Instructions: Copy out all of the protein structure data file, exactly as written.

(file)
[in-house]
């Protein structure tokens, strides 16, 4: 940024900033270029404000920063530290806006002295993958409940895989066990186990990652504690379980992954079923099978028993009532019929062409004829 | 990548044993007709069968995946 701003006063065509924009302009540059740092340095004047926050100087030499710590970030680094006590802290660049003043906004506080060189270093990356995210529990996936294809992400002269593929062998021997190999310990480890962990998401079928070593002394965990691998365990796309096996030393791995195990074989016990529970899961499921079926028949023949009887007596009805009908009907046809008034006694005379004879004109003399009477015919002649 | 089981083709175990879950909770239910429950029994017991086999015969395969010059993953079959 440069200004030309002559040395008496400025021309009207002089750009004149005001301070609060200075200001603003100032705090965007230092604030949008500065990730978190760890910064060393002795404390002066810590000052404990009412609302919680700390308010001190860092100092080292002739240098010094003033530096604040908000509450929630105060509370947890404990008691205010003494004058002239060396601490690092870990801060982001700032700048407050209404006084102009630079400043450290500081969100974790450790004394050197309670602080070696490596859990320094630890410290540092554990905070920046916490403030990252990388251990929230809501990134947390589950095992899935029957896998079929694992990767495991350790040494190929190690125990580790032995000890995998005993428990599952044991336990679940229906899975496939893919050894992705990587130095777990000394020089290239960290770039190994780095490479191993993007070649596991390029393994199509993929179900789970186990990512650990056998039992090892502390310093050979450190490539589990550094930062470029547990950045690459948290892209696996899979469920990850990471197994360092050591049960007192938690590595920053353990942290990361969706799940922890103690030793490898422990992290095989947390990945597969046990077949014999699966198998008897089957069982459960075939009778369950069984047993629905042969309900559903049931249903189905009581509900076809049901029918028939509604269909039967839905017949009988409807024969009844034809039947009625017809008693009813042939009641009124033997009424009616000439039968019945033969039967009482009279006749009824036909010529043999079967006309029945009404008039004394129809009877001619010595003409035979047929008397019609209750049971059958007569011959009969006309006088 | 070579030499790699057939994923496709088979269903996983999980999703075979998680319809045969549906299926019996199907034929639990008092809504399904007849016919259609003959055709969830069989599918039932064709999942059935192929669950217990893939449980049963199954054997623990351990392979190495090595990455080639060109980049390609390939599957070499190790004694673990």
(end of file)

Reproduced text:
[in-house]
């Protein structure tokens, strides 16, 4: 940024900033270029404000920063530290806006002295993958409940895989066990186990990652504690379980992954079923099978028993009532019929062409004829 | 990548044993007709069968995946 701003006063065509924009302009540059740092340095004047926050100087030499710590970030680094006590802290660049003043906004506080060189270093990356995210529990996936294809992400002269593929062998021997190999310990480890962990998401079928070593002394965990691998365990796309096996030393791995195990074989016990529970899961499921079926028949023949009887007596009805009908009907046809008034006694005379004879004109003399009477015919002649 | 089981083709175990879950909770239910429950029994017991086999015969395969010059993953079959 440069200004030309002559040395008496400025021309009207002089750009004149005001301070609060200075200001603003100032705090965007230092604030949008500065990730978190760890910064060393002795404390002066810590000052404990009412609302919680700390308010001190860092100092080292002739240098010094003033530096604040908000509450929630105060509370947890404990008691205010003494004058002239060396601490690092870990801060982001700032700048407050209404006084102009630079400043450290500081969100974790450790004394050197309670602080070696490596859990320094630890410290540092554990905070920046916490403030990252990388251990929230809501990134947390589950095992899935029957896998079929694992990767495991350790040494190929190690125990580790032995000890995998005993428990599952044991336990679940229906899975496939893919050894992705990587130095777990000394020089290239960290770039190994780095490479191993993007070649596991390029393994199509993929179900789970186990990512650990056998039992090892502390310093050979450190490539589990550094930062470029547990950045690459948290892209696996899979469920990850990471197994360092050591049960007192938690590595920053353990942290990361969706799940922890103690030793490898422990992290095989947390990945597969046990077949014999699966198998008897089957069982459960075939009778369950069984047993629905042969309900559903049931249903189905009581509900076809049901029918028939509604269909039967839905017949009988409807024969009844034809039947009625017809008693009813042939009641009124033997009424009616000439039968019945033969039967009482009279006749009824036909010529043999079967006309029945009404008039004394129809009877001619010595003409035979047929008397019609209750049971059958007569011959009969006309006088 | 070579030499790699057939994923496709088979269903996983999980999703075979998680319809045969549906299926019996199907034929639990008092809504399904007849016919259609003959055709969830069989599918039932064709999942059935192929669950217990893939449980049963199954054997623990351990392979190495090595990455080639060109980049390609390939599957070499190790004694673990």